• Great places with great spaces—but the work done there is secondary to most faculty’s work—the work they want us to do with the museum doesn’t count towards my mainstream work. In general: MSU place where lots of things possible—but we need to direct that energy towards several transparent goals that faculty and staff can work towards
  • There are value systems in place that powerfully prohibit STEM faculty from engaging in activities like this.
  • There’s a big structural barrier to most professors (especially STEM) doing this. They are pressured to stay away from this sort of thing and instead focus on tenure.
  • Agree museums are considered as housing collections not as a facility for faculty research
  • I don't see the MSU Museum as adding much value (personally). It could be cut. I say that even though I love going to museums. This is the just the harsh reality that it is somewhat antiquated and the funds could probably be better spent

2. We’ve recently discussed many of the efforts going on around campus to promote diversity and inclusion. Overall, we have approached our efforts in terms of building a systemic climate for diversity – not creating a “program” that takes care of it, but rather fostering an inclusive climate across campus, seeking diversity and equity in all our activities (our work, our recruitment and retention, our student success work). Our efforts have sometimes fallen short, and there is still much work to do. But how do we CONNECT our efforts? What steps do we take to actually link together work that is being done, for example, in pre-college programs to Admissions to Neighborhoods to colleges? Or to hiring to professional development to faculty support to the tenure process? What process would you suggest that could help us weave together these threads of activities into a more holistic culture of inclusivity?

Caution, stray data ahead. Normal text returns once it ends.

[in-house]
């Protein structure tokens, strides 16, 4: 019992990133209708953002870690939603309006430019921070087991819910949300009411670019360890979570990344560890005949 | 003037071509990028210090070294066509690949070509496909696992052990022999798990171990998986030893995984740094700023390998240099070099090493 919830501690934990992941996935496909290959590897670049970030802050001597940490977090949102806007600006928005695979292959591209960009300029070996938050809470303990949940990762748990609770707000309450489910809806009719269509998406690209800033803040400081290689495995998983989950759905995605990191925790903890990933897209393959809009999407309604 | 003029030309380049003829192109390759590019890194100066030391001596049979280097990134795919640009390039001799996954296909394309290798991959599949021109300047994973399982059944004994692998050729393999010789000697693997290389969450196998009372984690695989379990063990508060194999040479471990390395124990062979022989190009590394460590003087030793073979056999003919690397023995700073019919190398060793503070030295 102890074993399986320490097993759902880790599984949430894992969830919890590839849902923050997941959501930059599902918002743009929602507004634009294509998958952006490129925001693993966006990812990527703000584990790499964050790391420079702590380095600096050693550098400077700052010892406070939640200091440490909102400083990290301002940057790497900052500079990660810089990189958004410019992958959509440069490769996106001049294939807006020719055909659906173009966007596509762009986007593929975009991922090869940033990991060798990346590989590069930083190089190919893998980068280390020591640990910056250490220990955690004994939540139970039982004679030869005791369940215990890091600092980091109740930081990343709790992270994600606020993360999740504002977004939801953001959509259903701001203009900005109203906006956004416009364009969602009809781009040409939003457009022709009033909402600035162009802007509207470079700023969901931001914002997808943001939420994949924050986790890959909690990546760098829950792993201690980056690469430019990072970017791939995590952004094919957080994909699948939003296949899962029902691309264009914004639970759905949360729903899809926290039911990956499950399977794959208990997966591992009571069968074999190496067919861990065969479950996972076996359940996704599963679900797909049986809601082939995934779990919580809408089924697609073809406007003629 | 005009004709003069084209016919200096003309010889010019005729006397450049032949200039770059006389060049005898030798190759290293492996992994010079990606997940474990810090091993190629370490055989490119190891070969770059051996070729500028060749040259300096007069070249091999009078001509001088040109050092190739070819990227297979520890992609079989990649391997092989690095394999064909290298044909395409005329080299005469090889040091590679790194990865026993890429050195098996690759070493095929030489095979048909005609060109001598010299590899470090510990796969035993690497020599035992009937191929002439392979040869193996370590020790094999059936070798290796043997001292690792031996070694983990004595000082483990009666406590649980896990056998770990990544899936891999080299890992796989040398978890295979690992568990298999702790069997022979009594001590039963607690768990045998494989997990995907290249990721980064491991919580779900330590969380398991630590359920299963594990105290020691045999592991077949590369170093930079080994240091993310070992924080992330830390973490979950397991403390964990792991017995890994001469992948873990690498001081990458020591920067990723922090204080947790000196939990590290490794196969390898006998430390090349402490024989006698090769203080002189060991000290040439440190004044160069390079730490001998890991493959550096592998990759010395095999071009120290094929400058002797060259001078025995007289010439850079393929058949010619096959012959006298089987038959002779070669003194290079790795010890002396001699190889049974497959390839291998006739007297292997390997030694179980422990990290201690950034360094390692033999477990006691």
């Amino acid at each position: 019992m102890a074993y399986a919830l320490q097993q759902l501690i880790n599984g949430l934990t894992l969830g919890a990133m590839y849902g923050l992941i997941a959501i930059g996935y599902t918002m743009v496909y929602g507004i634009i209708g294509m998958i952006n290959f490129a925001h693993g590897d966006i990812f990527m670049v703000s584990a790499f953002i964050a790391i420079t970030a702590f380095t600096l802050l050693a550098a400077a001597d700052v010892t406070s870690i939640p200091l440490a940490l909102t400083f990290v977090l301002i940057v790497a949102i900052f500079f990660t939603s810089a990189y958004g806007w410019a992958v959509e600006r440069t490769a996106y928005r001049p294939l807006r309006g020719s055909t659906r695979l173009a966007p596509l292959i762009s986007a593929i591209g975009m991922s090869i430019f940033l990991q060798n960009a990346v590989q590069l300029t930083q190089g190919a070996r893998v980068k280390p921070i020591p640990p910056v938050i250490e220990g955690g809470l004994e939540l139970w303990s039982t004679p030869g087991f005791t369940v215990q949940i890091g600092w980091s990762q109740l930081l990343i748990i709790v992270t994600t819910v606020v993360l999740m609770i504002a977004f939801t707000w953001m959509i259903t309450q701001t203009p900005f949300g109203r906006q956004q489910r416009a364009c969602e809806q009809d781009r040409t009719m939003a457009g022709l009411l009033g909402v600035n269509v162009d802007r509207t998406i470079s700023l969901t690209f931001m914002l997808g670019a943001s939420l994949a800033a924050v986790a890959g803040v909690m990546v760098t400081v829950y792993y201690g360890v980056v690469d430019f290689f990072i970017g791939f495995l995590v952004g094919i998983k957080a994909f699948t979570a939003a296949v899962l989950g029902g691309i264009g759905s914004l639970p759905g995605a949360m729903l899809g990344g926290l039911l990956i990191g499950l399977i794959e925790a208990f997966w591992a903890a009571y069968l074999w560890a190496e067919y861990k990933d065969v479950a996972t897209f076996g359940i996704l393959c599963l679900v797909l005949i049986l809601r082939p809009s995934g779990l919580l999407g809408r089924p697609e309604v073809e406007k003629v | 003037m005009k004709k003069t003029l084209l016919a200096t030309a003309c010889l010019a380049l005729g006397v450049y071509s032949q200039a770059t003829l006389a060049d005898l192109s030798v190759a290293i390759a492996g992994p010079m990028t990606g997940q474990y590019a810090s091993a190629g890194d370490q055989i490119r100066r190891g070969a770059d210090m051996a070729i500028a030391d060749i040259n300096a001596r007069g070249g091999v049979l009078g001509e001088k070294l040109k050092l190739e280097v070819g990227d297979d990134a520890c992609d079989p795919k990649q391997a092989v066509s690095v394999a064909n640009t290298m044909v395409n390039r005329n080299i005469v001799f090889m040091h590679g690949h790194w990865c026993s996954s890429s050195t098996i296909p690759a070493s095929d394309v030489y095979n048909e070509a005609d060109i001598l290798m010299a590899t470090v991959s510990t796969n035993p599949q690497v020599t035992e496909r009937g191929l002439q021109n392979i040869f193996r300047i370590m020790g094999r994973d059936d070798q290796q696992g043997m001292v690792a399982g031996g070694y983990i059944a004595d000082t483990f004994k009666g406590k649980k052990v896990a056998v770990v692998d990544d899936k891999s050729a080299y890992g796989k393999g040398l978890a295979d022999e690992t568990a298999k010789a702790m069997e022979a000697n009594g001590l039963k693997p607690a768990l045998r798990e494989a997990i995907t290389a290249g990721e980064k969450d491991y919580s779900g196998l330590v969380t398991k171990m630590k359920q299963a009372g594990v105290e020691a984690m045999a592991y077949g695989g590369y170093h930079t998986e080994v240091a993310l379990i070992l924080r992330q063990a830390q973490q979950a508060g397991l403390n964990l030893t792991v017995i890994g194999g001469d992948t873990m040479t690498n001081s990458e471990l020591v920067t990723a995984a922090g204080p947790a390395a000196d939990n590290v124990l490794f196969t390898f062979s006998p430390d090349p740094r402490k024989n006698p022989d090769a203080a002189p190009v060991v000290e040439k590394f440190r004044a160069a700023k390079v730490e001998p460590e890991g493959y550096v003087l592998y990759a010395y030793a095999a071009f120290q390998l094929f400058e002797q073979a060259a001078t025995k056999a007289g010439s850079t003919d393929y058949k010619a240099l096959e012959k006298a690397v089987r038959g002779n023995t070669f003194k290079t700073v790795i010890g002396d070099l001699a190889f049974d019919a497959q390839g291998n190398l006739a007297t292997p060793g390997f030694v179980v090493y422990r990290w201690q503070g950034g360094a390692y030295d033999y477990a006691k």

• How can we address more inclusive environments in classrooms? Some faculty do this well others do not. We need to develop a more systematic process to incorporate inclusion in all classrooms. Why is universal design suggested not required? Costs are involved, should the costs be the burden of the unit that is trying to develop more inclusive facilities? Or should it be a University initiative? There needs to be better coordinated communication regarding all initiatives around diversity and inclusion. Develop a Diversity and Inclusion Strategic Plan. 
  • Have we really figured out how to integrate our goals for diversity and inclusion across campus? Efforts don’t link up very well yet.
  • We care about diversity and inclusion, but in reality we send a very different message to junior faculty about how to earn tenure and promotion? How do you account for the innovative approaches you might include in your teaching that supports diversity and inclusion?
  • Few of the messages in point two are related well to faculty regarding tenure and promotion. How are we defining impact, such as undergraduate research?
  • Large disconnect regarding who thinks what matters and the messages we send to faculty via deans. 
  • How does important work get to the Provost’s Office?
  • Successful diversity and inclusion initiatives must be an institutional priority that is enabled to be enacted locally, in the colleges.
  • Lead by example to embrace diversity and inclusivity especially by senior leadership and Board of Trustees members
  • White boards removed from residential halls because of slurs – not a solution to a problem. Need better ideas to deal with biases and racism
  • One idea is to create an orientation that includes both support staff, academic staff and faculty.
  • There is an option to create a buddy or mentor system to support one another.
  • Creating university events and activities for all employees. The Women’s Networking Association is doing this but maybe there can be a broader group formed that includes men and women.